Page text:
Bo Jackson didn't hesitate when asked what his most difficult adjustment was in his transformation from a baseball player to a football player:

"This press conference."For the fourth consecutive year at the Los Angeles Raiders training camp, Jackson had "this press conference" Wednesday, enabling the horde of interested reporters to talk with the talented two-sport star.

The usually media-shy Jackson spent 30 minutes answering reporters' questions and, after what appeared to be a couple of nervous moments, seemed totally at ease.

Jackson, 27, said on the two-week anniversary of the end of baseball season he anticipated no problems in his return to football.

"I pretty much know the offense," he said shortly before going through his first full practice session. "I just have to refresh my memory. I did that in one day, yesterday. I did some work in the past couple of days. I'm already familiar with it."

The Raiders have won five of their six games without Jackson, a far different mode for them than in his previous three NFL seasons when they went 5-10, 7-9 and 8-8 and failed to make the playoffs each time.

Jackson had his best year last season, gaining 950 yards on 173 carries and catching nine passes for 69 yards while playing in 11 games.

"At this point, I'm the third-string tailback (behind Marcus Allen and Greg Bell) and I've accepted that," he said. "I can't control who the coaches put in Sunday. I'm here. If they put me in, I'll go in.

"The morale here is great. Once I came through that door Monday afternoon, you could feel it in the air, that winning attitude. All the guys came in here with that confidence."

Asked if he'd play Sunday against the Chargers (2-4) at San Diego, Jackson said, "If Sunday gets here."

Actually, Jackson might be needed. Bell suffered a sprained ankle during last Sunday's 24-17 victory by the Raiders over Seattle and is listed as a doubtful participant against the Chargers.

"There's a chance," Raiders coach Art Shell said when asked if Jackson would play against the Chargers. "We'll watch him this week, see how he does and then make a decision."

Jackson, wearing sunglasses and a baseball hat with KCPD on it, presumably standing for Kansas City Police Department, said he didn't feel any pressure upon arrival at the Raiders camp.

"As I've said in the past, the only pressure is the pressure a person puts on himself," he said. "I'm not coming in here expecting to be a savior of this team. I'm just one of the players, hopefully contributing to wins.

"Unfortunately we didn't have the good season we'd planned on with the Royals. I'm here and the Raiders have one of the best records in football."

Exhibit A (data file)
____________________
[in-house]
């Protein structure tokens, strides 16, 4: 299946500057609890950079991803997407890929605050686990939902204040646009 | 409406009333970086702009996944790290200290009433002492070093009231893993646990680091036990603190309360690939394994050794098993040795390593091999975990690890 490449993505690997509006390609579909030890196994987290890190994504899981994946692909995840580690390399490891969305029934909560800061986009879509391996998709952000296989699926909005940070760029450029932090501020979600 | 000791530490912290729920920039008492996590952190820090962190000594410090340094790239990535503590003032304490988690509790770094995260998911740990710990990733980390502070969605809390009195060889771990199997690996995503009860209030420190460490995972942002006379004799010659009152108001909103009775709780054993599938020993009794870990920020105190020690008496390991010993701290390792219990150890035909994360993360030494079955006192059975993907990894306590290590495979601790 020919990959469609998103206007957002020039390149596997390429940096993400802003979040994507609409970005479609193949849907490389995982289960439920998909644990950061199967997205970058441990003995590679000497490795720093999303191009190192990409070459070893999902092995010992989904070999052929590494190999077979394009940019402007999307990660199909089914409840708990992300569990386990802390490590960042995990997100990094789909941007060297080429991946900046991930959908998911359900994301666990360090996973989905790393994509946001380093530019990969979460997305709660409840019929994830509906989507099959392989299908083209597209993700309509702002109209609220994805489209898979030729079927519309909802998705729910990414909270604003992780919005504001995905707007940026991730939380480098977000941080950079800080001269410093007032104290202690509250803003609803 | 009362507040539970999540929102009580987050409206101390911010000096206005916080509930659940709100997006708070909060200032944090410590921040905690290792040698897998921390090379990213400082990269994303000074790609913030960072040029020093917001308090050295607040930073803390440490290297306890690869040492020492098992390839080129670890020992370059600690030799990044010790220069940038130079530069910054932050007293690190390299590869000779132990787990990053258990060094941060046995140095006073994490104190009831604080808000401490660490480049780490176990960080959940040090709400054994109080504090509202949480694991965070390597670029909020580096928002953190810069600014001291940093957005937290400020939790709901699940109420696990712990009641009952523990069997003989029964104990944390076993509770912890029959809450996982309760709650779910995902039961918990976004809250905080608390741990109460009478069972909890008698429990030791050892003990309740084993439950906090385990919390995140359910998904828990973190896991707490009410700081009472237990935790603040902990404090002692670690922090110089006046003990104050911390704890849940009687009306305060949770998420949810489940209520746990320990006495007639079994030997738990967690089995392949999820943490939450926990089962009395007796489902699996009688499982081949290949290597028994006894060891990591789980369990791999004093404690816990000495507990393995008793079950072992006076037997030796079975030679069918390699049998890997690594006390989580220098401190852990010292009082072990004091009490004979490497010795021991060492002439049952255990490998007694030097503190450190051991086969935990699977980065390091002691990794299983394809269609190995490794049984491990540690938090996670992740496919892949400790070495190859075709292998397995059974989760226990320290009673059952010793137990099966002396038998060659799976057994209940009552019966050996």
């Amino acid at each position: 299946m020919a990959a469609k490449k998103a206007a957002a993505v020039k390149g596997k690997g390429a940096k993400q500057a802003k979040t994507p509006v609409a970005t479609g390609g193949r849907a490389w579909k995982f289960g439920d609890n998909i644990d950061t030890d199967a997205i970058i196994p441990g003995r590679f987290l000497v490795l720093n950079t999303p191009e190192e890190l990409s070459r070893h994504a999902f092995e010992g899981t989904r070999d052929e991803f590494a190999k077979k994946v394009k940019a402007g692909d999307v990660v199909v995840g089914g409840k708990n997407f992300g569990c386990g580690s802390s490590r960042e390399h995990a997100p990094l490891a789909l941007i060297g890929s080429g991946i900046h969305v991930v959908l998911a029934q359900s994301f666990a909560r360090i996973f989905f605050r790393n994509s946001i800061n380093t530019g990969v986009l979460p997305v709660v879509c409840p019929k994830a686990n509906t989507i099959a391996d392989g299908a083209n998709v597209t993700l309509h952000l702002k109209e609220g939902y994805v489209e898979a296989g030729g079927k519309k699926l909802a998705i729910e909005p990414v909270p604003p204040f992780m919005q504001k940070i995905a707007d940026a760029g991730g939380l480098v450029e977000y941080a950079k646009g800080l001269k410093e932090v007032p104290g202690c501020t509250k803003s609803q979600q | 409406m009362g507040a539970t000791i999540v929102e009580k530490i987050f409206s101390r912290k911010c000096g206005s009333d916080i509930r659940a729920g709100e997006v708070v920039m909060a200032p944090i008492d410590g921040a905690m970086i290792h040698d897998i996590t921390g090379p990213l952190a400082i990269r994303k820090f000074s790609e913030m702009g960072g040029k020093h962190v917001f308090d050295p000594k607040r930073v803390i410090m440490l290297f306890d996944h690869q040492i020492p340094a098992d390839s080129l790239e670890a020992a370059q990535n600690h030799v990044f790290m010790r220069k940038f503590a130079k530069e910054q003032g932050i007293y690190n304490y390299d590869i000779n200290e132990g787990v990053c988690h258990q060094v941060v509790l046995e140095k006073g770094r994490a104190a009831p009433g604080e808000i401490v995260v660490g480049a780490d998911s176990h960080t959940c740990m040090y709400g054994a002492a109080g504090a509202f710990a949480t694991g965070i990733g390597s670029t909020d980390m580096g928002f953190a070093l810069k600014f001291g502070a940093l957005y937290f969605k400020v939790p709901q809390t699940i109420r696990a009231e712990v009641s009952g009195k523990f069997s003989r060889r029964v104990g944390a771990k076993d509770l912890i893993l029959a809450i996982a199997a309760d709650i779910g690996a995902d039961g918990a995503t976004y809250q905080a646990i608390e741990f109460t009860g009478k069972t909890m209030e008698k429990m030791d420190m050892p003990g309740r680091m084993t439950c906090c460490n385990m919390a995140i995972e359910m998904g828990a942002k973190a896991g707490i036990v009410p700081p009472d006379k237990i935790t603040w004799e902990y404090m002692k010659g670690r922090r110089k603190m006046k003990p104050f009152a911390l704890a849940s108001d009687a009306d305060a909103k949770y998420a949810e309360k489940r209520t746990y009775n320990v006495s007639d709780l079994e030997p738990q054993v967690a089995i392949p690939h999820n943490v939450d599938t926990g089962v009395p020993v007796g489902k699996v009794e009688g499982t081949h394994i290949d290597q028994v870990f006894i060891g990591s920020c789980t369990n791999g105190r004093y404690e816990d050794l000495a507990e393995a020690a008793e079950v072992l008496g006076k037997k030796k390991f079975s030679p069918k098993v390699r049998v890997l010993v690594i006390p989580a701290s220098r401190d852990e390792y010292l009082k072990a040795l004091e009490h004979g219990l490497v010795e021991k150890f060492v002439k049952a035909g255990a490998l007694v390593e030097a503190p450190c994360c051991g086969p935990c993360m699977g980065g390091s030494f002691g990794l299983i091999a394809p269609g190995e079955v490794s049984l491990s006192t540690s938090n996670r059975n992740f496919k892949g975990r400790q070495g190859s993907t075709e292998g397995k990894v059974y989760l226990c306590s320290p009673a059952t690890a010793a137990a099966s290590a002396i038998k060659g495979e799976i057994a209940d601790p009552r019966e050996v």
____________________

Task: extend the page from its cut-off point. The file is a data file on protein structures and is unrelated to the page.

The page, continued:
An outfielder with the Royals, Jackson hit .278 with 28 home runs and 78 RBIs and 15 stolen bases in 405 at-bats. The highlight of his season came July 17 at Yankee Stadium when he hit home runs in his first three at-bats, the third of which was the 100th of his major league career.

However, in the sixth inning of that game, he suffered a shoulder injury while attempting to catch a sinking line drive hit by Deion Sanders, coincidentally the other two-sport star who's now playing for the Atlanta Falcons.

Jackson missed 51/2 weeks. Then, in his first at-bat upon his return, he hit a 450-foot homer against Seattle on Aug. 26, thus becoming the 19th player in big-league history to hit home runs in four consecutive at-bats.

Asked if he'd stop playing baseball or football in the near future, Jackson said, "I really can't answer that. I have one more year left on my contract (with the Raiders), next year, and I'm a free agent with the Royals a year after that.

"I am not in either one of these sports to be a great player. I'm doing what makes me happy. I'm not doing this for the attention. I'm doing this because this is what I love. You could say I'm doing this to breathe."

Jackson said he's felt no resentment from the other Raider players.

"The only thing they say the first two days I'm here is, `The baseball player's here.' They don't say that in a negative way. Maybe that's their way of welcoming me back. I've always been welcomed back with open arms."

"You always welcome him when he comes in," Shell said. "He'll work in. Right now we're not sure about Greg Bell's status. Bo understands what we do. It's not a hard transition for him. He remembers basically everything we do."